I am a rice lover. Yes you heard me! Give me rice 24/7, 365 days a year and I am good. Rice is a staple food in most African homes. West Africans love every rice dish from “njanga” to fried rice, jellow or rice and stew, any dish that has rice in it is a favorite for me. Is it just me? My love for rice is not the big deal. My issue is, I am never satisfied with just one plate, I always go for seconds knowing well that rice is a high calorie dish, doesn’t matter if it is whole grain or processed rice.
Though I have switched to eating whole grain only, I must confess I still find it hard to control myself infront of a plate of rice. Many people and even nutritionist say if a dish makes you lose control, avoid it! That’s one piece of advice that does not work for me and I know from working with clients that it does not work for a vast majority of persons trying to lose or control their weight.
A diet that requires that you completely restrict yourself of the foods you love could certainly help you lose some pounds but the moment you include those foods into your diet once again, you tend to overindulge leading to the popular Jojo-effect (a process of losing some weight and gaining more weight thereafter) you indulge all over again. It’s more of a psychological thing!
My advice to my clients is always the same: Rather than completely avoiding particular foods, it is best you find healthier ways of including them into our diets.
With that piece of advice in mind, I created a recipe that could mimick the chewy feel of rice. I wanted a meal that would send a message to my head saying looks like rice, tastes like rice. So I created sweet potato rice. I choose sweet potatoes because they are often considered healthier than the yams and regular potatoes since the calories and salt content of regular potatoes increase when they are fried. This does not happen with sweet potatoes. Also, the varying colors (yellow, purple and orange) of sweet potatoes indicate the presence of antioxidants, another reason why they are superior to yams and regular potatoes and should be eaten more often.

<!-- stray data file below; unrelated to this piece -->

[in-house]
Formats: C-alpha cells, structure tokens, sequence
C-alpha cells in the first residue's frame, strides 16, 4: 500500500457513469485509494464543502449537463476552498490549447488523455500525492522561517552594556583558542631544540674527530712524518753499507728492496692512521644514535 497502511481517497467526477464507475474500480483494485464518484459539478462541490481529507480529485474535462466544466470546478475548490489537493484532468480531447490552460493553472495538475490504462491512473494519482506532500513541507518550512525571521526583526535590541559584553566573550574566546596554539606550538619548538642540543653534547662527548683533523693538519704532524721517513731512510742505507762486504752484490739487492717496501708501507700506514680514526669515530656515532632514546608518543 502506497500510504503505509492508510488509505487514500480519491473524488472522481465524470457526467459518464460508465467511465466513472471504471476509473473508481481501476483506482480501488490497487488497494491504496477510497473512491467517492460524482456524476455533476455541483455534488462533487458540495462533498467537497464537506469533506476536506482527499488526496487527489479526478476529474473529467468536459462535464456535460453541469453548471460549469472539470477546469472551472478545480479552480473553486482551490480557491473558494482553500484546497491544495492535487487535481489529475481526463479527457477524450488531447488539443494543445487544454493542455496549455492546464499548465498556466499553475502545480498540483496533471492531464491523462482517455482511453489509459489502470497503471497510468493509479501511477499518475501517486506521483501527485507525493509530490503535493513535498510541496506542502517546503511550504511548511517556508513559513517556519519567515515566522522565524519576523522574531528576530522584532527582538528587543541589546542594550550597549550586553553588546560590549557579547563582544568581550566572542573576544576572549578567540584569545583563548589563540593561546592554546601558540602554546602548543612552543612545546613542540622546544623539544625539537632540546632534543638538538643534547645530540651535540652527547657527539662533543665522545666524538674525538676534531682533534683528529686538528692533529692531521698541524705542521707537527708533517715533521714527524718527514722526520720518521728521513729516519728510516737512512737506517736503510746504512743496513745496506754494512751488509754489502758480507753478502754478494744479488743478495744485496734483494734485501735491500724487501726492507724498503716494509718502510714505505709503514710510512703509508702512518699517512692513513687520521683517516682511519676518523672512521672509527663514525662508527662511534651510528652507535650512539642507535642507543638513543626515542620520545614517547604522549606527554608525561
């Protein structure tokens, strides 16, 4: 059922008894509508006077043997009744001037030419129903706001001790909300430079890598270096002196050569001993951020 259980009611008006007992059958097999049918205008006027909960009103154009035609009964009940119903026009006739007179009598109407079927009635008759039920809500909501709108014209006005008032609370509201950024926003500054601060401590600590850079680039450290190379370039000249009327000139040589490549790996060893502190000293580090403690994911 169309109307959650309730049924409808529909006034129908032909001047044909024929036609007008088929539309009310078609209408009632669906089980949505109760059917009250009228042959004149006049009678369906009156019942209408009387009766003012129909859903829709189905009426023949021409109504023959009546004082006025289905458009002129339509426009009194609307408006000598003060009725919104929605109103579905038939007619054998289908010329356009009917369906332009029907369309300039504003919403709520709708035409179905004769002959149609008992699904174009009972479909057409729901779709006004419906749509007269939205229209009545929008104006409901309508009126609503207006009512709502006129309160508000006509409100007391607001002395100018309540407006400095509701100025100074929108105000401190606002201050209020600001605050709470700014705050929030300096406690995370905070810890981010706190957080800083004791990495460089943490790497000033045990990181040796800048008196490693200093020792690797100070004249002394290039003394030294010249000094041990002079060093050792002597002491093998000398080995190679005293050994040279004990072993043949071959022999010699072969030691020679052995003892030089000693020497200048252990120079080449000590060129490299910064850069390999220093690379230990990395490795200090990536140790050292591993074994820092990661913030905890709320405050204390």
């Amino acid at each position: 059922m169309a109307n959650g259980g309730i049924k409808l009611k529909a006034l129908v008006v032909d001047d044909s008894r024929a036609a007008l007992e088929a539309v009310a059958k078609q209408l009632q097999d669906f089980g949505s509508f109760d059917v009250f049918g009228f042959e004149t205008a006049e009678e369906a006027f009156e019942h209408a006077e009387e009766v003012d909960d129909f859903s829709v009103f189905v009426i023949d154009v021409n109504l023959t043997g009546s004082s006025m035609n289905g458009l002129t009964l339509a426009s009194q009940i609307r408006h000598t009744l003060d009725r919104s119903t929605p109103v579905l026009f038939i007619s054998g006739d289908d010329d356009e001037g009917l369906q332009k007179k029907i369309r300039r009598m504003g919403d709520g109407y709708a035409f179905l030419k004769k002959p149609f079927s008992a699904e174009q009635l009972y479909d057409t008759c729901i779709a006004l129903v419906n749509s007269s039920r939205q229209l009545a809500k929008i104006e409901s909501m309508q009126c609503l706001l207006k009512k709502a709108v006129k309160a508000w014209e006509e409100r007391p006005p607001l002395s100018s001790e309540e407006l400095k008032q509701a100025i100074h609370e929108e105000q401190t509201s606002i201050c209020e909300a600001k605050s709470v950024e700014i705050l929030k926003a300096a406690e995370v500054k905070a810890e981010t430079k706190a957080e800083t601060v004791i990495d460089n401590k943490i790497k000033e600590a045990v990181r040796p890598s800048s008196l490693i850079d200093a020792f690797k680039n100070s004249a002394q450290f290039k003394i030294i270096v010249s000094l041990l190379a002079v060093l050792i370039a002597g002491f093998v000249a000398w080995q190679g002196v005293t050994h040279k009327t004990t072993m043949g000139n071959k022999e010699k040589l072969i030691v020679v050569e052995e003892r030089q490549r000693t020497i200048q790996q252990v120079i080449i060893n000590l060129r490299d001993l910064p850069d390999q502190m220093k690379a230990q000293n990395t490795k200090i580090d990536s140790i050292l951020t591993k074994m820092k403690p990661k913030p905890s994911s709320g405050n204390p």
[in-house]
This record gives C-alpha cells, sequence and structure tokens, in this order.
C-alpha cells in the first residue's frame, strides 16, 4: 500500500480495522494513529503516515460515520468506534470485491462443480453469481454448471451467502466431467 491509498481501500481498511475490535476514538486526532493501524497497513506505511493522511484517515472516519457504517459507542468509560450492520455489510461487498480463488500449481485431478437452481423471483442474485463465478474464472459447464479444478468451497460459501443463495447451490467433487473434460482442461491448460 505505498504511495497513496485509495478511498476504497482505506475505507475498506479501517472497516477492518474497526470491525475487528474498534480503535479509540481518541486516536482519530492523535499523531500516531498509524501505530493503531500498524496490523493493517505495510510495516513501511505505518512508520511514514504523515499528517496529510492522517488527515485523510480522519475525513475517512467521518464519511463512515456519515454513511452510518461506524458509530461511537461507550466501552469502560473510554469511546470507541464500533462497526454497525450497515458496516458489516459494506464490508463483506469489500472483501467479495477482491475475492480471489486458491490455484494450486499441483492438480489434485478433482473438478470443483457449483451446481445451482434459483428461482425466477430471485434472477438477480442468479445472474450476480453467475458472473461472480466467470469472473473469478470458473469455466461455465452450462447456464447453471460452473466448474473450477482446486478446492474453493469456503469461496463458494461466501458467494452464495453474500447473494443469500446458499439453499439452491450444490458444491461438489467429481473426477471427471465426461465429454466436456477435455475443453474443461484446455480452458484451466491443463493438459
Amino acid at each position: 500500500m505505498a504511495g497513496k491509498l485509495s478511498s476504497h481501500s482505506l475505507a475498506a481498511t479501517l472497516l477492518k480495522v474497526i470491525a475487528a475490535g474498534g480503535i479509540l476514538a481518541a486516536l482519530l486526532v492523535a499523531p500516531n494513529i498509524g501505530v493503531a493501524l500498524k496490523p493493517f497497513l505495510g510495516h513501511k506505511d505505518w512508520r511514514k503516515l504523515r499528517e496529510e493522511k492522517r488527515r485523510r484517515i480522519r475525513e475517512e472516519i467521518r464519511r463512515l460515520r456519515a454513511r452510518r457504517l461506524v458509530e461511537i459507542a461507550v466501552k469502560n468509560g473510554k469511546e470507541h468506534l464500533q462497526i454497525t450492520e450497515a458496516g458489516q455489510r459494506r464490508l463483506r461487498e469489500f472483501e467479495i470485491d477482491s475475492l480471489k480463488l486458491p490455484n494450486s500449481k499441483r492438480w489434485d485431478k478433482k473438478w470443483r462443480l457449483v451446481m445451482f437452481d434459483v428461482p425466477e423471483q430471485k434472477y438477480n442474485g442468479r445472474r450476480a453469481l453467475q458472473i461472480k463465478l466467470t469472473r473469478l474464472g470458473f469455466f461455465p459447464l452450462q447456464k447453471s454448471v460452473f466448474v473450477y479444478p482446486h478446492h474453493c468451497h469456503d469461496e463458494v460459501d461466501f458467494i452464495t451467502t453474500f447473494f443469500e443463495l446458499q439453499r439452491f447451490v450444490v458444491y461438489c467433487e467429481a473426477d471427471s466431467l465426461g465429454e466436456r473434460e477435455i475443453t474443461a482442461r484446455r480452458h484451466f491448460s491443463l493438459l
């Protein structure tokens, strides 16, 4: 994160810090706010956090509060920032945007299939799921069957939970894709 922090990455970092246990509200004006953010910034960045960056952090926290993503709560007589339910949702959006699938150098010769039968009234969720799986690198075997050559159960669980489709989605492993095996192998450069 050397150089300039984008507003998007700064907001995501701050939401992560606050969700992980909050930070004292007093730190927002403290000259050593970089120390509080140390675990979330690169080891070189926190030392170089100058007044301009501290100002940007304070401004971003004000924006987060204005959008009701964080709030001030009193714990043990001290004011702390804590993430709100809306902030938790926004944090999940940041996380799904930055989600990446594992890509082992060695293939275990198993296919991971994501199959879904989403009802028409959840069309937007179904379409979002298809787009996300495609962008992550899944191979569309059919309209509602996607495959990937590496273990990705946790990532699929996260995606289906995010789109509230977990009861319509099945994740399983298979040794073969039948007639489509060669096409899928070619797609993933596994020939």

Another reason for choosing sweet potatoes was because research show that they are a low-glycemic index (GI) food, that is, they release glucose very slowly into the bloodstream and benefit the pancreas by not overworking it and make you feel satiated longer. Also, sweet potatoes can help regulate blood sugar because of their ability to raise blood levels of adiponectin, a protein hormone created by your fat cells, to help regulate how your body metabolizes insulin.
To creat this dish, simply blend sweet potatoes in a food processor then soak it in hot water for a minute and then add a few drops of extra virgin olive oil.
Although it cannot completely replace rice, it can be combined with small amounts of rice during meals so that we do not completely scratch it from our meal plan. The same can be achieved with brokkoli as can be seen in the picture below.
SmartCooks Tip: Make rice from your favorite vegetable, combine it with a small quantity of rice to reduce cravings.
Combine sweet potato rice with a small portion of rice and eat with tomato stew or eat it on its own. Anyway you chose to have it, zeeliciousness is guaranteed.
Happy and healthy eating xoxo